K-pop combats key industry issues with innovative digital solutions

“Lynk-pop: The 1st VR Concert aespa,” aespa's virtual reality (VR) concert [AMAZE VR]

Going digital isn’t the solution to everything, but it may be for K-pop.

As the ever-growing industry faces ailments in the real world, spanning from illegal ticket resales and plastic CDs to reaching out to fans in remote corners of the world, digital platforms are increasingly becoming the answer to the many obstacles that K-pop is working to overcome.

On Jan. 1, singer Jang Beom-june of folk band Busker Busker canceled his concert and refunded all tickets just two days before the event, after he found out that the tickets to his concerts were being resold for more than six times the original price. Admissions were priced at 50,000 won ($37) but jumped to more than 300,000 won on online secondhand markets.

He returned three weeks later in partnership with Hyundai Card and non-fungible token (NFT) developer Modern Lion. His concert was renamed “Hyundai Card Curated 92 Jang Beom June” and was scheduled for six nights every Wednesday and Thursday starting Feb. 7. All 2,400 tickets sold out, according to Hyundai Card.

Concert poster image of “Hyundai Card Curated 92 Jang Beom June” [HYUNDAI CARD]

The tickets to the six concerts were sold in the form of NFTs, which can only be bought and verified by the initial buyer’s identification details. Different forms of NFTs can be transferred to a third person, but the transaction can be tracked and parts of the royalty fee can go back to the concert organizer.

“We plan to innovate our technology in order to bring about a healthy performance culture,” Modern Lion said.

Digital albums also seek to alleviate the environmental concerns brought on by the K-pop industry, namely the physical CD albums — that no one really uses to listen to music — and their oftentimes elaborate packaging.

More than 115 million copies of Korean albums were sold in 2023, up 49 percent compared to the previous year, according to market tracker Circle Chart. Twenty-nine albums sold more than 1 million copies within a week of release, an indicator of a “popular” artist in K-pop. More than 800 tons of plastic were used in 2022 to make CDs, 14 times more than the 59 tons used in 2017, according to the Ministry of Environment.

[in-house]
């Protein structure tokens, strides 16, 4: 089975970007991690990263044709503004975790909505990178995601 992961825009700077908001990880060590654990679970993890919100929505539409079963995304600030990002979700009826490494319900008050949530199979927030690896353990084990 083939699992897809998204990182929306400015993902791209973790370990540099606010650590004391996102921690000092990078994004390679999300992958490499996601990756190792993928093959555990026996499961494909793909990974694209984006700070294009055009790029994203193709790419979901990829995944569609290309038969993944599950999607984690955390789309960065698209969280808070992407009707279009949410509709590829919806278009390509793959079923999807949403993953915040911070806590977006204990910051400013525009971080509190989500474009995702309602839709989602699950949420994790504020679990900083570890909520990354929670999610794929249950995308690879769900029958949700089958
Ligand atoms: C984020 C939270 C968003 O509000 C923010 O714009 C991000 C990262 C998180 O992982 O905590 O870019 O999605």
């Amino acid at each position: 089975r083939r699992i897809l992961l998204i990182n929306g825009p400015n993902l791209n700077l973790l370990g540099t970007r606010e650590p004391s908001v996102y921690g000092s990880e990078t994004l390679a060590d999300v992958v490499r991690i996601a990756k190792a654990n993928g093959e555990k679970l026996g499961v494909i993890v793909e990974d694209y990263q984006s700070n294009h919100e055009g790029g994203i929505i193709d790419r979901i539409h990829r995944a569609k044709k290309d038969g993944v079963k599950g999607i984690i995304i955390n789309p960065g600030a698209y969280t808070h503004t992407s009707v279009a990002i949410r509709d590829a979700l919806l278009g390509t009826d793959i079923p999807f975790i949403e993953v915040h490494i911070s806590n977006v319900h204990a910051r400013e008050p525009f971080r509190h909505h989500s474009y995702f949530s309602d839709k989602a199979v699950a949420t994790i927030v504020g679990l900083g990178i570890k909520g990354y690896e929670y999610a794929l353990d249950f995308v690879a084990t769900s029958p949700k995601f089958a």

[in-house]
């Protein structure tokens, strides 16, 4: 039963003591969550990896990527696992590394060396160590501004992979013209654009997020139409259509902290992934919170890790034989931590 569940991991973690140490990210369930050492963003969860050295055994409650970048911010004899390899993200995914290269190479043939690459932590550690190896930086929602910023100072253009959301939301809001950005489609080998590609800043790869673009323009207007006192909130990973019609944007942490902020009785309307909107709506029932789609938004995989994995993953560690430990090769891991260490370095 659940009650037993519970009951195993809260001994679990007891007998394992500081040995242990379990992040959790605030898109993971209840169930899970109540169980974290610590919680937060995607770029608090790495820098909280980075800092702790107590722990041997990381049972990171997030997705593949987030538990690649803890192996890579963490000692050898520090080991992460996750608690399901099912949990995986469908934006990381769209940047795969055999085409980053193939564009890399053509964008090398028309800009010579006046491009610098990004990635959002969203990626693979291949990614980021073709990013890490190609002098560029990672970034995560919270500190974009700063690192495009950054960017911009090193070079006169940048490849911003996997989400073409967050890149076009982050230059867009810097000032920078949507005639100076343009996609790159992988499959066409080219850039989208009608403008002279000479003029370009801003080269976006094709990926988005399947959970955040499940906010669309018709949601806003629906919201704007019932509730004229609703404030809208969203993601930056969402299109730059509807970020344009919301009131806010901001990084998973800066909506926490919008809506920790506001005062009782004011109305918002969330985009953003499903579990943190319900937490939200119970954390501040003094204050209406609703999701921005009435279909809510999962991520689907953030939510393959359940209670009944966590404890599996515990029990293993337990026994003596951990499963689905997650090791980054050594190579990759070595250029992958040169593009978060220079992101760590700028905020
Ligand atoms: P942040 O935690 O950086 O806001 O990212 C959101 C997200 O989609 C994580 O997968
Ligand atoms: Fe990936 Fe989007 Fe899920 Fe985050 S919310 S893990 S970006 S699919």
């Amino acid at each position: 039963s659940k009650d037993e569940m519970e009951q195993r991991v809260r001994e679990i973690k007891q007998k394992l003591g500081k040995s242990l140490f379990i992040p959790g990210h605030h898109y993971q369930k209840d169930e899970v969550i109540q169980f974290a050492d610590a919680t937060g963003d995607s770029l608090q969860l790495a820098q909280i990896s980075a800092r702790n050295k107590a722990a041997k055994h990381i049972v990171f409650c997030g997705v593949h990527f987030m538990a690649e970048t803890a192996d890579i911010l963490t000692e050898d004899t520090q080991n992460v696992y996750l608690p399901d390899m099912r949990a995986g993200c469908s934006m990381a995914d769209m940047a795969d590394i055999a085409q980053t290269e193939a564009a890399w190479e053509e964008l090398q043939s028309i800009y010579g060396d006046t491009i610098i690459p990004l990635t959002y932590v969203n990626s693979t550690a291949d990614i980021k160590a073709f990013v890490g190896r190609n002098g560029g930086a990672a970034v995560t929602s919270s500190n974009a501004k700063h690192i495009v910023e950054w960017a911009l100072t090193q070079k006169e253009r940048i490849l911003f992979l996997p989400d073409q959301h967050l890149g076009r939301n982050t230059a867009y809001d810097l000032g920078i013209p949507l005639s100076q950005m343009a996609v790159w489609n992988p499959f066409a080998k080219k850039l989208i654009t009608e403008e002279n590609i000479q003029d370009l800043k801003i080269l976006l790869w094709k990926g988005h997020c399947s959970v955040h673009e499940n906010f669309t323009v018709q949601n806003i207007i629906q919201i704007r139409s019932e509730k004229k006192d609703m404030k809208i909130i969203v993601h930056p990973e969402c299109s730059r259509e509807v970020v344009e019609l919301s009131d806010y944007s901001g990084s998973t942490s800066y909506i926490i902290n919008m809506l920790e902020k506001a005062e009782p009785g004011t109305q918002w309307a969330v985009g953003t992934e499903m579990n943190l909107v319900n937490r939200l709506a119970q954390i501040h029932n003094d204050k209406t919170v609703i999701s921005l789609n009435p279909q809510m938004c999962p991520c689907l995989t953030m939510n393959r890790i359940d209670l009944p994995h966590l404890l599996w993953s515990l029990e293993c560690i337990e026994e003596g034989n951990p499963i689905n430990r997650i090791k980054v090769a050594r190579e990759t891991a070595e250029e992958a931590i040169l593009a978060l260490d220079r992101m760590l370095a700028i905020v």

Girl group NewJeans [ADOR]
J-Hope of boy band BTS [BIGHIT MUSIC]

CDs are not recyclable due to their composition of different materials, and seldom do people actually keep the tens, possibly hundreds, of albums they buy in order to get the random photo card they want or a ticket to the meet and greet. Generally, each single CD purchase has one random photo card and counts as one lucky draw chance to attend the fan event.

Companies have been experimenting with “platform” albums in order to reduce plastic waste by offering digital methods of listening to music, while still delivering the photo cards and other goodies that usually come with an album.

J-Hope, a member of BTS, released "Jack In The Box" as a digital album through the Weverse community app in 2022, for which buyers were given a QR code that connects them to the music files and photographs. Girl group NewJeans also released a Weverse album of their debut album “New Jeans” (2022), in addition to two physical versions.

Startups including Minirecord and Nemoz Lab also create albums sans CDs and instead provide QR codes to music files, for artists such as Stray Kids, Twice, ITZY, Victon, TRI.BE and more.

Girl group Black Swan's b.stage fan community service page [SCREEN CAPTURE]

Online apps have also been rising as a means to help artists from companies both big and small reach out to a larger audience, especially outside of Korea.

HYBE’s fan community app Weverse and SM Entertainment’s Dear U bubble are more well-known examples of providing fans a chance to communicate directly with artists, but newer companies have also been catering to artists from relatively smaller agencies striving to reach an international audience.

BeMyFriends’ do-it-yourself platform b.stage allows artists to set up their own page and customize it for whatever purpose they want to use it, whether it be selling merchandise, communicating with fans or livestreaming videos. K-pop acts such as Ateez, Kara, Black Swan, Kiss of Life, POW, TIOT and Young Posse have been using the app, as well as non-K-pop brands such as Esports team KT Rolster and the Kansong Art and Culture Foundation.

Audiences experience aespa's first virtual reality (VR) concert ″Lynk-pop: The 1st VR concert aespa″ at Megabox's COEX branch in southern Seoul [AMAZE VR]

“K-pop has always been quick to adapt to new technologies in different ways,” music critic Cha Woo-jin said, citing girl group aespa’s recent virtual reality (VR) concert held last October. A 50-minute VR concert titled "Lynk-pop: The 1st VR concert aespa” was screened at the Megabox Coex branch in southern Seoul.

“Such endeavors are bound to help artists and companies reach out further in the global stage, and investments made toward virtual technology will rapidly increase,” he said. “We’re going to be seeing so many new things, especially in ways where it mixes with other genres such as films or games.”